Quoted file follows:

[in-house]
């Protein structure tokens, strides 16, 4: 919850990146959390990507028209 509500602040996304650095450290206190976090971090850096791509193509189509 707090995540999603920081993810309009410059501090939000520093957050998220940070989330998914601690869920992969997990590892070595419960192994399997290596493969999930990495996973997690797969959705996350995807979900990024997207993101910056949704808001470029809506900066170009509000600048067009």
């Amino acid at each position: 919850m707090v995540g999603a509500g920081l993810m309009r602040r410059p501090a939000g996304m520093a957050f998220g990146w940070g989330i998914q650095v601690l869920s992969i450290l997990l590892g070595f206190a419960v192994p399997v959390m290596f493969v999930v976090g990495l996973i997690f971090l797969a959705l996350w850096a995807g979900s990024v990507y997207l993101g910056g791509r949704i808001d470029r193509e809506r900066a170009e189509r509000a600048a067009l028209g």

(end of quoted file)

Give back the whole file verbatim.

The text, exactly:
[in-house]
């Protein structure tokens, strides 16, 4: 919850990146959390990507028209 509500602040996304650095450290206190976090971090850096791509193509189509 707090995540999603920081993810309009410059501090939000520093957050998220940070989330998914601690869920992969997990590892070595419960192994399997290596493969999930990495996973997690797969959705996350995807979900990024997207993101910056949704808001470029809506900066170009509000600048067009």
């Amino acid at each position: 919850m707090v995540g999603a509500g920081l993810m309009r602040r410059p501090a939000g996304m520093a957050f998220g990146w940070g989330i998914q650095v601690l869920s992969i450290l997990l590892g070595f206190a419960v192994p399997v959390m290596f493969v999930v976090g990495l996973i997690f971090l797969a959705l996350w850096a995807g979900s990024v990507y997207l993101g910056g791509r949704i808001d470029r193509e809506r900066a170009e189509r509000a600048a067009l028209g």